We are on the verge of taking the first real step towards becoming a spacefaring civilisation. More and more countries and national space agencies are signing onto the Artemis Accords, securing an international cooperative future for lunar exploration. Dozens of companies big and small follow, with many talking seriously about not just lunar transport and science but resource utilisation and industrialisation. Through the transport of water, propellant and metals from the Moon to low Earth orbit we will be able to scale orbital industry by orders of magnitude – with lunar operations forming the keystone of the whole thing. The future of the Moon is bright, and only getting brighter.
Let’s start with the steps being taken right now, and the groundwork being laid. Against the expectations of many, the Biden administration has not stepped away from the Artemis Program. On the contrary they appear to be doubling down on the 2024 landing date – in no small part thanks to Jim Bridgenstine’s work signing international partners onto the Artemis Accords. Hardware is already being laid down for the Lunar Gateway space station; the selection of Lunar Starship represents an incredibly bold step and there’s a whole spate of commercial lander missions lined up. Between the wave of Commercial Lunar Payload Services (CLPS), crewed orbital and eventually crewed landing missions, we are looking at a pace of missions to the Moon unmatched since the early 60s.
There is reason to be optimistic about the new state of affairs. The architecture being laid down with Artemis isn’t as bold as the Apollo program but is far more sustainable with easier potential for long term growth. Lunar Gateway will help normalise deep-space crewed operations and hopefully lead to the first permanent human presence beyond low orbit. Combined with the tremendous lift capability of the next generation of reusable rockets, technology and capability are finally converging at a point where sustainable surface ISRU is practical.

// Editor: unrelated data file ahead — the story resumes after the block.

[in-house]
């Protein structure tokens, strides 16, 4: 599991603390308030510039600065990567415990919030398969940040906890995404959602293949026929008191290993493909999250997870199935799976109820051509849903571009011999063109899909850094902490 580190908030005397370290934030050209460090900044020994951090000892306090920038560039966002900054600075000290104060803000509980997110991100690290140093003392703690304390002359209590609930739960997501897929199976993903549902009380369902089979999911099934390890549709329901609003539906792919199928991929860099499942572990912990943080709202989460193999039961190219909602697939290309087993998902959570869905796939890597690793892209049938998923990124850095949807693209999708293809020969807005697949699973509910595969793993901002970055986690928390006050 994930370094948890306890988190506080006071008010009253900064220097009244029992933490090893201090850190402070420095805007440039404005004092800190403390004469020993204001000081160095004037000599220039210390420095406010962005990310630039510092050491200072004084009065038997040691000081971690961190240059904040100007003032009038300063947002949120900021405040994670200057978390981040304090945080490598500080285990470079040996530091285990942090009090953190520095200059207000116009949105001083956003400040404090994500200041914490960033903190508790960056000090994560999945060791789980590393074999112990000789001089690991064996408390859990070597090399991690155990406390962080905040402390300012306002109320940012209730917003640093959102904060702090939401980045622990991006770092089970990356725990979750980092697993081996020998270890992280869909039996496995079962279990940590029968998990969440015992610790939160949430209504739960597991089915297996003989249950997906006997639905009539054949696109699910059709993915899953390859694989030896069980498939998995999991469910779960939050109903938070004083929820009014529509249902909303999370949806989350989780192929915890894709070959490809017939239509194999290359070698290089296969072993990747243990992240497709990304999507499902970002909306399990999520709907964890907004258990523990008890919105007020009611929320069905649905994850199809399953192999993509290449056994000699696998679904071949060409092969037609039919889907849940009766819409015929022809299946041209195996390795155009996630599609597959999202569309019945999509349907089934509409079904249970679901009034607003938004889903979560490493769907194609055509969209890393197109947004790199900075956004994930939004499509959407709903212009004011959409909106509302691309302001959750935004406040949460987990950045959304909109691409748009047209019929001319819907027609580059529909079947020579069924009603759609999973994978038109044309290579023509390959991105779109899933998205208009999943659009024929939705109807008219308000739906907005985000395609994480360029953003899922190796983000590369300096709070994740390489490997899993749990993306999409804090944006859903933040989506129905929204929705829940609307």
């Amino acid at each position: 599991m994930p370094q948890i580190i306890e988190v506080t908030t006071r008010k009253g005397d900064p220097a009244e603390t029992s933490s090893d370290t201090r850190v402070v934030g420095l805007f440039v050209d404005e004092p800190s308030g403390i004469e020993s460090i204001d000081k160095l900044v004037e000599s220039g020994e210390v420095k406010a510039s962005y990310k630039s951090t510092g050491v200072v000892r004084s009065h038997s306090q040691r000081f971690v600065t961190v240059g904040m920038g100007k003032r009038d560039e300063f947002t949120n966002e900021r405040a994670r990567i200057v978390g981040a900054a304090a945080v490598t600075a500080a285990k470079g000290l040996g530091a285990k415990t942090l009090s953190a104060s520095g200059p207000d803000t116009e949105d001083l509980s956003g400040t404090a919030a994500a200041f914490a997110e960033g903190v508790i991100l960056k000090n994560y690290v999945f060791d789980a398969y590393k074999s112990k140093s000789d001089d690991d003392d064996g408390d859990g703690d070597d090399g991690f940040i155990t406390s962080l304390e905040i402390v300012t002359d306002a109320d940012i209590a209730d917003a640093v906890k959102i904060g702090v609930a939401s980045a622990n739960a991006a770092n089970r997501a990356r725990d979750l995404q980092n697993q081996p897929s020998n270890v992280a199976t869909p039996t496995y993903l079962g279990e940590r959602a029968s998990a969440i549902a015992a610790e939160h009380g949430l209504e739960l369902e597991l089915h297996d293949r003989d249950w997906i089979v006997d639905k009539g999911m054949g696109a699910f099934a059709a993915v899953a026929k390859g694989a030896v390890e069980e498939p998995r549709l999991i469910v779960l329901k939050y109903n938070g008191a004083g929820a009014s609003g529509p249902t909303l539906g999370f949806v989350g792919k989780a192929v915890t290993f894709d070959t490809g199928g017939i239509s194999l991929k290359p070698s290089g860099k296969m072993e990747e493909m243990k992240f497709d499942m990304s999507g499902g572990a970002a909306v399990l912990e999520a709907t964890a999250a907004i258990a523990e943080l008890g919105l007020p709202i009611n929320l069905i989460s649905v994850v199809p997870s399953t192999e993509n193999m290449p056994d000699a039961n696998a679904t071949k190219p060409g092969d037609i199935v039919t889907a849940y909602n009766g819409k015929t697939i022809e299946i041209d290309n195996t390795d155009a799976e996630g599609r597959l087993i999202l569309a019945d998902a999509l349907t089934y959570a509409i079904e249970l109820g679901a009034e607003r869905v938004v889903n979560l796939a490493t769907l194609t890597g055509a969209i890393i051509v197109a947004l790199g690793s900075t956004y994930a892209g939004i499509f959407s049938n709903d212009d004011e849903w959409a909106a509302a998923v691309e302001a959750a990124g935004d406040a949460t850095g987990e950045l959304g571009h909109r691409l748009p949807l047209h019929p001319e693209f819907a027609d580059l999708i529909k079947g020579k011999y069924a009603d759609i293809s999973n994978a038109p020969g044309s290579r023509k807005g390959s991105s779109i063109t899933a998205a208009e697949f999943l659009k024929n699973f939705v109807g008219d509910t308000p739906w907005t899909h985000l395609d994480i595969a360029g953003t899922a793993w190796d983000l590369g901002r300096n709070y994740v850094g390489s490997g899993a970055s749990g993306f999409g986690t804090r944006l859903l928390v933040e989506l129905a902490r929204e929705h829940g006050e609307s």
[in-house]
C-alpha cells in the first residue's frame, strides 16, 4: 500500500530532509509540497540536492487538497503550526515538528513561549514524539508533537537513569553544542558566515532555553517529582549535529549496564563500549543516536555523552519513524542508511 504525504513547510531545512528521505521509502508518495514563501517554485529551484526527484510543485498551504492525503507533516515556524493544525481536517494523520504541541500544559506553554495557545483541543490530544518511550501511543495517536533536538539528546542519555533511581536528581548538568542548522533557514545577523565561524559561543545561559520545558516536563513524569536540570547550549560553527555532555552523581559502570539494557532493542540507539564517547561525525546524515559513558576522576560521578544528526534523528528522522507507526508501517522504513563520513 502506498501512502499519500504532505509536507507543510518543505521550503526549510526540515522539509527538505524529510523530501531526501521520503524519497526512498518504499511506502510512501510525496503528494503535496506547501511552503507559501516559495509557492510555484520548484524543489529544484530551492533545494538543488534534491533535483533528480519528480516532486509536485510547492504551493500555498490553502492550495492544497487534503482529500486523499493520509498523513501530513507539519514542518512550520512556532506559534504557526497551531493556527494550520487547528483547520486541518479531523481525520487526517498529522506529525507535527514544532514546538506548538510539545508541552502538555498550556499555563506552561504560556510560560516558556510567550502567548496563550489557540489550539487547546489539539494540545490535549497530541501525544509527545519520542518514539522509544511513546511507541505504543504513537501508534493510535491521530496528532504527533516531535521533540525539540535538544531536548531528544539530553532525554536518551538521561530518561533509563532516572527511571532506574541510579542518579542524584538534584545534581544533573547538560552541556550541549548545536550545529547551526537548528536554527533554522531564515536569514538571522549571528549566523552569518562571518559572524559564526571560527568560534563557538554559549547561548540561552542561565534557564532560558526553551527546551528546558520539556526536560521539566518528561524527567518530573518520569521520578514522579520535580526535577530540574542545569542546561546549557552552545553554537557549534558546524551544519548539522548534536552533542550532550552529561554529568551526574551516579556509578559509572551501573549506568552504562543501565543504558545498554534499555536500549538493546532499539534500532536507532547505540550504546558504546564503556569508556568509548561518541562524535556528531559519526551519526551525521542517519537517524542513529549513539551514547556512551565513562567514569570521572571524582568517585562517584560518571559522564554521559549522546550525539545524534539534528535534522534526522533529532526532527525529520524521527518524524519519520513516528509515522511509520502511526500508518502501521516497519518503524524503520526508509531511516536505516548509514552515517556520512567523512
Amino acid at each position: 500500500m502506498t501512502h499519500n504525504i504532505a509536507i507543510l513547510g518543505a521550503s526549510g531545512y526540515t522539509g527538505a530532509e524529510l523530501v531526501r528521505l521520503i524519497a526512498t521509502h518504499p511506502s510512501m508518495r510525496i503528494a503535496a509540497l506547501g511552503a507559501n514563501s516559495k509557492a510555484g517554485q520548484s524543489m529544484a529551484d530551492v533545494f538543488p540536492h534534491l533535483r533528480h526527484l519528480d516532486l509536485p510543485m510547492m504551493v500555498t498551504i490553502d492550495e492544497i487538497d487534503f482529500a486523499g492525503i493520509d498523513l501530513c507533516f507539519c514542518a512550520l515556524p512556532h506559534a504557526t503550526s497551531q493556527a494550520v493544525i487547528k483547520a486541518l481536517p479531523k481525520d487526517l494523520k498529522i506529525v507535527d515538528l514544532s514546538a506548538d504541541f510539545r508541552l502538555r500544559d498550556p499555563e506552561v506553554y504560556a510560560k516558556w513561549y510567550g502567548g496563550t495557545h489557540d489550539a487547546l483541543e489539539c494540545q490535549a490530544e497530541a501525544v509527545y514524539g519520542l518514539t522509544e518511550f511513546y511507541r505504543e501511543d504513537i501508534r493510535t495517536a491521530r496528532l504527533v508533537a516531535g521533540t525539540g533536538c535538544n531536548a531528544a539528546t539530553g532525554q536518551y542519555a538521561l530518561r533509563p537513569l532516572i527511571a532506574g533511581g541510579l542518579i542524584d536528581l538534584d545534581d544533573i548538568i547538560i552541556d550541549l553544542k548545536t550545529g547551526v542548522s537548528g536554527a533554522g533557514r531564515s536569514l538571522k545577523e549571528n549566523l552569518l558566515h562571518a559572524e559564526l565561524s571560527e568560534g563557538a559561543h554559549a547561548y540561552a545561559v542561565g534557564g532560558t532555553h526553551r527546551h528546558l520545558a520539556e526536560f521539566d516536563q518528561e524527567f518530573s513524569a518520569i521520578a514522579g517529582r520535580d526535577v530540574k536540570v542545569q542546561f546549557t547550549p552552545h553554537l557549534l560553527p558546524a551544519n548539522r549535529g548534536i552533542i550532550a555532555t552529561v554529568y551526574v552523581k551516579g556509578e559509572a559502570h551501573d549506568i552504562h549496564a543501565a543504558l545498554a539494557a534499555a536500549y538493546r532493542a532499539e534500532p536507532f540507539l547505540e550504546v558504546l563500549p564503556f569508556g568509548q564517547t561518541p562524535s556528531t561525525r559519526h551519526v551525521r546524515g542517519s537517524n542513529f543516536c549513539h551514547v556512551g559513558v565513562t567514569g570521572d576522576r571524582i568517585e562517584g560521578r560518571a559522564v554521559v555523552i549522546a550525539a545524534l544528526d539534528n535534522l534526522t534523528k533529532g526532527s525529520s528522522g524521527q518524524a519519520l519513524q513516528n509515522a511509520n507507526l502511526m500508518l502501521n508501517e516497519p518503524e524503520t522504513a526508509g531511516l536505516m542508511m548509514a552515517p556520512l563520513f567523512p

I won’t harp on about the importance of ISRU for the long-term longevity of space exploration, It shouldn’t really be news to anyone. It’ll allow for cheaper, larger scale operations with locally produced materials and propellant – no different to Mars or anywhere else. Instead, the almost unique capability the Moon offers isn’t in-situ resource utilisation but ex-situ (off-site) resource utilisation or ESRU. Unlike Mars or the asteroid belt, the rich resources – water ice, metal ores – are within spitting distance of low Earth orbit. Resources in-situ are valuable as a way of saving money by reducing the need for imports. Resources ex-situ have the potential to make money in a way that almost nothing else in space can.
There’s a huge amount of potential for massive profits in any microgravity environment. This industry is just beginning, with a lot of interest in specialised high-value products like ZBLAN optical fibre and 3D printed organs. These are only possible to make in microgravity environments and retail for tens or even hundreds of thousands of dollars per kilogram when returned to Earth. As launch and operational costs fall this will expand to include products that are merely superior in microgravity – with metallurgy, crystallography and vapour deposition all standing to benefit. To top it all off, there’s a whole slew of non-money-spinning things that can be done with a properly industrialised space environment. Building structures too big to be feasibly launched from Earth in any future rocket, from radio telescopes to propellant depots to deep space exploration vehicles.